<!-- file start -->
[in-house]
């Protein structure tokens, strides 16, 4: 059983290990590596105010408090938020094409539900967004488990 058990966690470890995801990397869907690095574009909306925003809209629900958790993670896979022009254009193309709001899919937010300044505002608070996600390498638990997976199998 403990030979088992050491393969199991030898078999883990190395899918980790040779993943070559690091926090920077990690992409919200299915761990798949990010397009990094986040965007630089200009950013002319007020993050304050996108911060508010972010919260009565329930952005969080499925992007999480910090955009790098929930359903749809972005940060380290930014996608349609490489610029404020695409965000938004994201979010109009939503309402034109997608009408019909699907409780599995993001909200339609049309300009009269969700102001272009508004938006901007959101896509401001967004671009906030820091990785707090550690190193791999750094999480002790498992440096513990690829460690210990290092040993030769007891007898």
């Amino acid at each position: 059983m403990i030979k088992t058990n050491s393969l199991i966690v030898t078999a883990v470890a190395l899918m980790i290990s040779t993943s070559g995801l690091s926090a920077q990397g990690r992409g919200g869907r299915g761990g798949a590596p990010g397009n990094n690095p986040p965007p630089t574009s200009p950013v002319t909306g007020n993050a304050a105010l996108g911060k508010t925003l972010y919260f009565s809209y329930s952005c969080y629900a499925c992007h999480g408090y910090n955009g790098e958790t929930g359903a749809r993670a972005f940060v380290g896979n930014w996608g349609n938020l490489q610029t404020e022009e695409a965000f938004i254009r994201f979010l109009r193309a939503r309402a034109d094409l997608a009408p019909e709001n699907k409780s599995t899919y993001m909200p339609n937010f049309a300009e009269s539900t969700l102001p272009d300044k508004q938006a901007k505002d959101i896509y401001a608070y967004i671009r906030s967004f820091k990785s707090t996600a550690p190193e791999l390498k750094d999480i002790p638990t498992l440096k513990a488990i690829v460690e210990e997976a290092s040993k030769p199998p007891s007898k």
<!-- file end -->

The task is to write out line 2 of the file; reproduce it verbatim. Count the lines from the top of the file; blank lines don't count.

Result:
């Protein structure tokens, strides 16, 4: 059983290990590596105010408090938020094409539900967004488990 058990966690470890995801990397869907690095574009909306925003809209629900958790993670896979022009254009193309709001899919937010300044505002608070996600390498638990997976199998 403990030979088992050491393969199991030898078999883990190395899918980790040779993943070559690091926090920077990690992409919200299915761990798949990010397009990094986040965007630089200009950013002319007020993050304050996108911060508010972010919260009565329930952005969080499925992007999480910090955009790098929930359903749809972005940060380290930014996608349609490489610029404020695409965000938004994201979010109009939503309402034109997608009408019909699907409780599995993001909200339609049309300009009269969700102001272009508004938006901007959101896509401001967004671009906030820091990785707090550690190193791999750094999480002790498992440096513990690829460690210990290092040993030769007891007898």